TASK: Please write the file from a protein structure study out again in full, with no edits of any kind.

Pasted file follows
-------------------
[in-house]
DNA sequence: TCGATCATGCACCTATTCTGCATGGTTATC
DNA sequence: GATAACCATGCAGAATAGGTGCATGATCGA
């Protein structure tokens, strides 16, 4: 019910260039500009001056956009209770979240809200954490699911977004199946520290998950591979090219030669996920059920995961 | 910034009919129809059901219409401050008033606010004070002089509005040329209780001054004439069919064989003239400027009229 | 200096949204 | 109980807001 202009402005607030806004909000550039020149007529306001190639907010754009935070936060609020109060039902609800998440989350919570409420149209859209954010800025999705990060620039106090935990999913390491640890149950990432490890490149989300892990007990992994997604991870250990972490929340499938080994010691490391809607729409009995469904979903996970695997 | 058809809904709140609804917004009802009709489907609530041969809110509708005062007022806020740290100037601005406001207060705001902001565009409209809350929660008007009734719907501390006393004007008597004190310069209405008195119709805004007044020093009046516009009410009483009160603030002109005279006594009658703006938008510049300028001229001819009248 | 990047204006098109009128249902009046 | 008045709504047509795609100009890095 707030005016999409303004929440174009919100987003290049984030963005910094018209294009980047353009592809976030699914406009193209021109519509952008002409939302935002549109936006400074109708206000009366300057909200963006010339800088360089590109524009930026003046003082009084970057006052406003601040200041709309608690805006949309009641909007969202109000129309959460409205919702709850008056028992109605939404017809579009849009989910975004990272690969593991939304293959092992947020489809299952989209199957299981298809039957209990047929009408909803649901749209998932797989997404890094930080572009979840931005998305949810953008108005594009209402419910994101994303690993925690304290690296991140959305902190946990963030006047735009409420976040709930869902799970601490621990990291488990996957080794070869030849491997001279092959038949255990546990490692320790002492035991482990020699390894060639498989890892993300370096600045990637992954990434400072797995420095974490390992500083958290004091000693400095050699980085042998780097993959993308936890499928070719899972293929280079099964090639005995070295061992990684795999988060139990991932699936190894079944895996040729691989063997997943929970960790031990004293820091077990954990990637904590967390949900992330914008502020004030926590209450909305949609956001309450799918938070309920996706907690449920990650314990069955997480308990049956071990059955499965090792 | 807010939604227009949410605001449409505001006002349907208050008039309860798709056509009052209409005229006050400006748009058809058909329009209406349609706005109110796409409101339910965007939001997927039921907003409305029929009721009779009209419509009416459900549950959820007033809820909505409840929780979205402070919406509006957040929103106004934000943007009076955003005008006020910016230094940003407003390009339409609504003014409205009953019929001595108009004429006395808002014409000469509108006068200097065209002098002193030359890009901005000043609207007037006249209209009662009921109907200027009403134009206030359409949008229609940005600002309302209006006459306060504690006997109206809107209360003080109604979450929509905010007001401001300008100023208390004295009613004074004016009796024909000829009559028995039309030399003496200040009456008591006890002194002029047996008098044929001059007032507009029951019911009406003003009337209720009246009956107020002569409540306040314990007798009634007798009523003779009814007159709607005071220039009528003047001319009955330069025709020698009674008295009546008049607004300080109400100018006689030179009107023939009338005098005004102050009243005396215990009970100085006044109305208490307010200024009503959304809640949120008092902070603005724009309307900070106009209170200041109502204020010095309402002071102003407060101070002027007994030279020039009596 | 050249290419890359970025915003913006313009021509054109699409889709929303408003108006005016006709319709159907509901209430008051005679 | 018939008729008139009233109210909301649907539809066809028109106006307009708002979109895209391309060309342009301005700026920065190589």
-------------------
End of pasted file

[in-house]
DNA sequence: TCGATCATGCACCTATTCTGCATGGTTATC
DNA sequence: GATAACCATGCAGAATAGGTGCATGATCGA
């Protein structure tokens, strides 16, 4: 019910260039500009001056956009209770979240809200954490699911977004199946520290998950591979090219030669996920059920995961 | 910034009919129809059901219409401050008033606010004070002089509005040329209780001054004439069919064989003239400027009229 | 200096949204 | 109980807001 202009402005607030806004909000550039020149007529306001190639907010754009935070936060609020109060039902609800998440989350919570409420149209859209954010800025999705990060620039106090935990999913390491640890149950990432490890490149989300892990007990992994997604991870250990972490929340499938080994010691490391809607729409009995469904979903996970695997 | 058809809904709140609804917004009802009709489907609530041969809110509708005062007022806020740290100037601005406001207060705001902001565009409209809350929660008007009734719907501390006393004007008597004190310069209405008195119709805004007044020093009046516009009410009483009160603030002109005279006594009658703006938008510049300028001229001819009248 | 990047204006098109009128249902009046 | 008045709504047509795609100009890095 707030005016999409303004929440174009919100987003290049984030963005910094018209294009980047353009592809976030699914406009193209021109519509952008002409939302935002549109936006400074109708206000009366300057909200963006010339800088360089590109524009930026003046003082009084970057006052406003601040200041709309608690805006949309009641909007969202109000129309959460409205919702709850008056028992109605939404017809579009849009989910975004990272690969593991939304293959092992947020489809299952989209199957299981298809039957209990047929009408909803649901749209998932797989997404890094930080572009979840931005998305949810953008108005594009209402419910994101994303690993925690304290690296991140959305902190946990963030006047735009409420976040709930869902799970601490621990990291488990996957080794070869030849491997001279092959038949255990546990490692320790002492035991482990020699390894060639498989890892993300370096600045990637992954990434400072797995420095974490390992500083958290004091000693400095050699980085042998780097993959993308936890499928070719899972293929280079099964090639005995070295061992990684795999988060139990991932699936190894079944895996040729691989063997997943929970960790031990004293820091077990954990990637904590967390949900992330914008502020004030926590209450909305949609956001309450799918938070309920996706907690449920990650314990069955997480308990049956071990059955499965090792 | 807010939604227009949410605001449409505001006002349907208050008039309860798709056509009052209409005229006050400006748009058809058909329009209406349609706005109110796409409101339910965007939001997927039921907003409305029929009721009779009209419509009416459900549950959820007033809820909505409840929780979205402070919406509006957040929103106004934000943007009076955003005008006020910016230094940003407003390009339409609504003014409205009953019929001595108009004429006395808002014409000469509108006068200097065209002098002193030359890009901005000043609207007037006249209209009662009921109907200027009403134009206030359409949008229609940005600002309302209006006459306060504690006997109206809107209360003080109604979450929509905010007001401001300008100023208390004295009613004074004016009796024909000829009559028995039309030399003496200040009456008591006890002194002029047996008098044929001059007032507009029951019911009406003003009337209720009246009956107020002569409540306040314990007798009634007798009523003779009814007159709607005071220039009528003047001319009955330069025709020698009674008295009546008049607004300080109400100018006689030179009107023939009338005098005004102050009243005396215990009970100085006044109305208490307010200024009503959304809640949120008092902070603005724009309307900070106009209170200041109502204020010095309402002071102003407060101070002027007994030279020039009596 | 050249290419890359970025915003913006313009021509054109699409889709929303408003108006005016006709319709159907509901209430008051005679 | 018939008729008139009233109210909301649907539809066809028109106006307009708002979109895209391309060309342009301005700026920065190589």